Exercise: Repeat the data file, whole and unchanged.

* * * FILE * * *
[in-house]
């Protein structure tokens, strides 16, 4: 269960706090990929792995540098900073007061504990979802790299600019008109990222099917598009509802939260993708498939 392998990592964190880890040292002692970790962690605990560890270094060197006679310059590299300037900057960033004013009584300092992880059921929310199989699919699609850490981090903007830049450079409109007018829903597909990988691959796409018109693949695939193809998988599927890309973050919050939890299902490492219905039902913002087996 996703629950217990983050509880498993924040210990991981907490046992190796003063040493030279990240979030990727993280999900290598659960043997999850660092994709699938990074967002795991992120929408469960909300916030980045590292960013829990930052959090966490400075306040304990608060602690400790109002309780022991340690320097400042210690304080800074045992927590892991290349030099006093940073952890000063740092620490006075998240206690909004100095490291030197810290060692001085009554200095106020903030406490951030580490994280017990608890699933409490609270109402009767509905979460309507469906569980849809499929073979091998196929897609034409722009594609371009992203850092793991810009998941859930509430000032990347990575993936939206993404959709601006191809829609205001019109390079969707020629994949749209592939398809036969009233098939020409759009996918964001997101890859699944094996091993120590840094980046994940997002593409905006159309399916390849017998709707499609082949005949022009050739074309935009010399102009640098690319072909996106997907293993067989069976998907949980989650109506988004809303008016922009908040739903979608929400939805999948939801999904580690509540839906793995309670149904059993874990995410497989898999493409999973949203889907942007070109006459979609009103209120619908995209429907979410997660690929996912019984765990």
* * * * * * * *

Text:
[in-house]
């Protein structure tokens, strides 16, 4: 269960706090990929792995540098900073007061504990979802790299600019008109990222099917598009509802939260993708498939 392998990592964190880890040292002692970790962690605990560890270094060197006679310059590299300037900057960033004013009584300092992880059921929310199989699919699609850490981090903007830049450079409109007018829903597909990988691959796409018109693949695939193809998988599927890309973050919050939890299902490492219905039902913002087996 996703629950217990983050509880498993924040210990991981907490046992190796003063040493030279990240979030990727993280999900290598659960043997999850660092994709699938990074967002795991992120929408469960909300916030980045590292960013829990930052959090966490400075306040304990608060602690400790109002309780022991340690320097400042210690304080800074045992927590892991290349030099006093940073952890000063740092620490006075998240206690909004100095490291030197810290060692001085009554200095106020903030406490951030580490994280017990608890699933409490609270109402009767509905979460309507469906569980849809499929073979091998196929897609034409722009594609371009992203850092793991810009998941859930509430000032990347990575993936939206993404959709601006191809829609205001019109390079969707020629994949749209592939398809036969009233098939020409759009996918964001997101890859699944094996091993120590840094980046994940997002593409905006159309399916390849017998709707499609082949005949022009050739074309935009010399102009640098690319072909996106997907293993067989069976998907949980989650109506988004809303008016922009908040739903979608929400939805999948939801999904580690509540839906793995309670149904059993874990995410497989898999493409999973949203889907942007070109006459979609009103209120619908995209429907979410997660690929996912019984765990």